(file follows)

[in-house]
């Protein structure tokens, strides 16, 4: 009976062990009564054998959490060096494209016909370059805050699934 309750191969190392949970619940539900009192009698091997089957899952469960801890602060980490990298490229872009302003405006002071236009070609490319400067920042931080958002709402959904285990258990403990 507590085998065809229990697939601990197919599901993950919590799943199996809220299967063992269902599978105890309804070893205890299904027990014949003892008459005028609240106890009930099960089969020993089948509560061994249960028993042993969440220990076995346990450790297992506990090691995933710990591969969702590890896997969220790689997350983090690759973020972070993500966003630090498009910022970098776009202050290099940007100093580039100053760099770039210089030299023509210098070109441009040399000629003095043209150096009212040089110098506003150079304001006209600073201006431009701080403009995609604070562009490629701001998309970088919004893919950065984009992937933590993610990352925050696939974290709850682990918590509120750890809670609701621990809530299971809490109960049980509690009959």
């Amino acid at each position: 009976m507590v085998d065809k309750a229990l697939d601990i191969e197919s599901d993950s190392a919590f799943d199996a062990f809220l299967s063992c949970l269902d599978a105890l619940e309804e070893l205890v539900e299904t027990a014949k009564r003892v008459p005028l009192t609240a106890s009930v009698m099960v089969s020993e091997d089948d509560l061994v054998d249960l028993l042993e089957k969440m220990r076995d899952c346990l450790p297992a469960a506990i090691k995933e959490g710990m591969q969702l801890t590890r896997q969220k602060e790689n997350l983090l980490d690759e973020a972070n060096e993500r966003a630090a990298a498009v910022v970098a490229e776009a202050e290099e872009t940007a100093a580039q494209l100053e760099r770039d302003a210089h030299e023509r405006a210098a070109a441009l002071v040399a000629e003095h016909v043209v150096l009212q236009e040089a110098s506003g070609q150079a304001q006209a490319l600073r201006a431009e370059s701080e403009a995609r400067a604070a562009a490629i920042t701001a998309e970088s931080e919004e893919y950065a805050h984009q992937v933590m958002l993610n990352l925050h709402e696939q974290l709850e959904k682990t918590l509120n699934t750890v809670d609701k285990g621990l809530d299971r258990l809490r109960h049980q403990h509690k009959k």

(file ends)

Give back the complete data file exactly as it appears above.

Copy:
[in-house]
């Protein structure tokens, strides 16, 4: 009976062990009564054998959490060096494209016909370059805050699934 309750191969190392949970619940539900009192009698091997089957899952469960801890602060980490990298490229872009302003405006002071236009070609490319400067920042931080958002709402959904285990258990403990 507590085998065809229990697939601990197919599901993950919590799943199996809220299967063992269902599978105890309804070893205890299904027990014949003892008459005028609240106890009930099960089969020993089948509560061994249960028993042993969440220990076995346990450790297992506990090691995933710990591969969702590890896997969220790689997350983090690759973020972070993500966003630090498009910022970098776009202050290099940007100093580039100053760099770039210089030299023509210098070109441009040399000629003095043209150096009212040089110098506003150079304001006209600073201006431009701080403009995609604070562009490629701001998309970088919004893919950065984009992937933590993610990352925050696939974290709850682990918590509120750890809670609701621990809530299971809490109960049980509690009959």
């Amino acid at each position: 009976m507590v085998d065809k309750a229990l697939d601990i191969e197919s599901d993950s190392a919590f799943d199996a062990f809220l299967s063992c949970l269902d599978a105890l619940e309804e070893l205890v539900e299904t027990a014949k009564r003892v008459p005028l009192t609240a106890s009930v009698m099960v089969s020993e091997d089948d509560l061994v054998d249960l028993l042993e089957k969440m220990r076995d899952c346990l450790p297992a469960a506990i090691k995933e959490g710990m591969q969702l801890t590890r896997q969220k602060e790689n997350l983090l980490d690759e973020a972070n060096e993500r966003a630090a990298a498009v910022v970098a490229e776009a202050e290099e872009t940007a100093a580039q494209l100053e760099r770039d302003a210089h030299e023509r405006a210098a070109a441009l002071v040399a000629e003095h016909v043209v150096l009212q236009e040089a110098s506003g070609q150079a304001q006209a490319l600073r201006a431009e370059s701080e403009a995609r400067a604070a562009a490629i920042t701001a998309e970088s931080e919004e893919y950065a805050h984009q992937v933590m958002l993610n990352l925050h709402e696939q974290l709850e959904k682990t918590l509120n699934t750890v809670d609701k285990g621990l809530d299971r258990l809490r109960h049980q403990h509690k009959k």